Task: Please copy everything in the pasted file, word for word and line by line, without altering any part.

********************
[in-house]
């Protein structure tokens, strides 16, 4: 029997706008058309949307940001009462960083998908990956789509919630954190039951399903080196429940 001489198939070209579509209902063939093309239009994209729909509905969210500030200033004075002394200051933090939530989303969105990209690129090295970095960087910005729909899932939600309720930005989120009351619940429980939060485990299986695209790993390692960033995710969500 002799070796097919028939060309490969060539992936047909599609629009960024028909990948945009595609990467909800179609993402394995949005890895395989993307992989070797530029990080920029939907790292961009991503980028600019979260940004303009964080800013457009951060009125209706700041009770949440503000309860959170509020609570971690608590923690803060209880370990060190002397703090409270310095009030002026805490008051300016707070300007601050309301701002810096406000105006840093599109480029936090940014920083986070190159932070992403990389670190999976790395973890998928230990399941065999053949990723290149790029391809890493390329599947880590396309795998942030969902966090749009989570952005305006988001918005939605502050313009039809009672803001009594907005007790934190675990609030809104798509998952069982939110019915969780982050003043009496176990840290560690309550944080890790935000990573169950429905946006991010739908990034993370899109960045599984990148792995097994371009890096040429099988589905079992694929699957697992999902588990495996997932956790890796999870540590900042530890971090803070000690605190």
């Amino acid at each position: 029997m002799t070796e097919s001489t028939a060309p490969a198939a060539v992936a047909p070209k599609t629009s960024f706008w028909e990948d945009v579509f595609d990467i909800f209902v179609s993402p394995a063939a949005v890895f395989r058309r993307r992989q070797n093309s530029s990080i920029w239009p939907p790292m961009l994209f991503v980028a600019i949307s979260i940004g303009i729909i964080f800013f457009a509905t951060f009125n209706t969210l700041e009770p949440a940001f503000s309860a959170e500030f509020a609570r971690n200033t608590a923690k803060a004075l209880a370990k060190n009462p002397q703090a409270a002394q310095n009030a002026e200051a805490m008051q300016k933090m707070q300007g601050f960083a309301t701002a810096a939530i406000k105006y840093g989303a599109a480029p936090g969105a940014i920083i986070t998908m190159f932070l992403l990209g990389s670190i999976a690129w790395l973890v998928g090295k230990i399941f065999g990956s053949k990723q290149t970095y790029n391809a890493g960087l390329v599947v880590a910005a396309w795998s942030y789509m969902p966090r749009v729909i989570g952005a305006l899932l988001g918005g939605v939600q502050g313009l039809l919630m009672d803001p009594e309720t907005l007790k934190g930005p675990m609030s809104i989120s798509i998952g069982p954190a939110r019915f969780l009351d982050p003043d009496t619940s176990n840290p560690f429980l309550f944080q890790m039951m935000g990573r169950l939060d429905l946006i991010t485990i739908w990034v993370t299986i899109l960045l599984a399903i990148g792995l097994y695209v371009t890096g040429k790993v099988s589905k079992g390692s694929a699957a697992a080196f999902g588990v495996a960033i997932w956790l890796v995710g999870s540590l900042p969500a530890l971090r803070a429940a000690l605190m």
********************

[in-house]
């Protein structure tokens, strides 16, 4: 029997706008058309949307940001009462960083998908990956789509919630954190039951399903080196429940 001489198939070209579509209902063939093309239009994209729909509905969210500030200033004075002394200051933090939530989303969105990209690129090295970095960087910005729909899932939600309720930005989120009351619940429980939060485990299986695209790993390692960033995710969500 002799070796097919028939060309490969060539992936047909599609629009960024028909990948945009595609990467909800179609993402394995949005890895395989993307992989070797530029990080920029939907790292961009991503980028600019979260940004303009964080800013457009951060009125209706700041009770949440503000309860959170509020609570971690608590923690803060209880370990060190002397703090409270310095009030002026805490008051300016707070300007601050309301701002810096406000105006840093599109480029936090940014920083986070190159932070992403990389670190999976790395973890998928230990399941065999053949990723290149790029391809890493390329599947880590396309795998942030969902966090749009989570952005305006988001918005939605502050313009039809009672803001009594907005007790934190675990609030809104798509998952069982939110019915969780982050003043009496176990840290560690309550944080890790935000990573169950429905946006991010739908990034993370899109960045599984990148792995097994371009890096040429099988589905079992694929699957697992999902588990495996997932956790890796999870540590900042530890971090803070000690605190």
């Amino acid at each position: 029997m002799t070796e097919s001489t028939a060309p490969a198939a060539v992936a047909p070209k599609t629009s960024f706008w028909e990948d945009v579509f595609d990467i909800f209902v179609s993402p394995a063939a949005v890895f395989r058309r993307r992989q070797n093309s530029s990080i920029w239009p939907p790292m961009l994209f991503v980028a600019i949307s979260i940004g303009i729909i964080f800013f457009a509905t951060f009125n209706t969210l700041e009770p949440a940001f503000s309860a959170e500030f509020a609570r971690n200033t608590a923690k803060a004075l209880a370990k060190n009462p002397q703090a409270a002394q310095n009030a002026e200051a805490m008051q300016k933090m707070q300007g601050f960083a309301t701002a810096a939530i406000k105006y840093g989303a599109a480029p936090g969105a940014i920083i986070t998908m190159f932070l992403l990209g990389s670190i999976a690129w790395l973890v998928g090295k230990i399941f065999g990956s053949k990723q290149t970095y790029n391809a890493g960087l390329v599947v880590a910005a396309w795998s942030y789509m969902p966090r749009v729909i989570g952005a305006l899932l988001g918005g939605v939600q502050g313009l039809l919630m009672d803001p009594e309720t907005l007790k934190g930005p675990m609030s809104i989120s798509i998952g069982p954190a939110r019915f969780l009351d982050p003043d009496t619940s176990n840290p560690f429980l309550f944080q890790m039951m935000g990573r169950l939060d429905l946006i991010t485990i739908w990034v993370t299986i899109l960045l599984a399903i990148g792995l097994y695209v371009t890096g040429k790993v099988s589905k079992g390692s694929a699957a697992a080196f999902g588990v495996a960033i997932w956790l890796v995710g999870s540590l900042p969500a530890l971090r803070a429940a000690l605190m």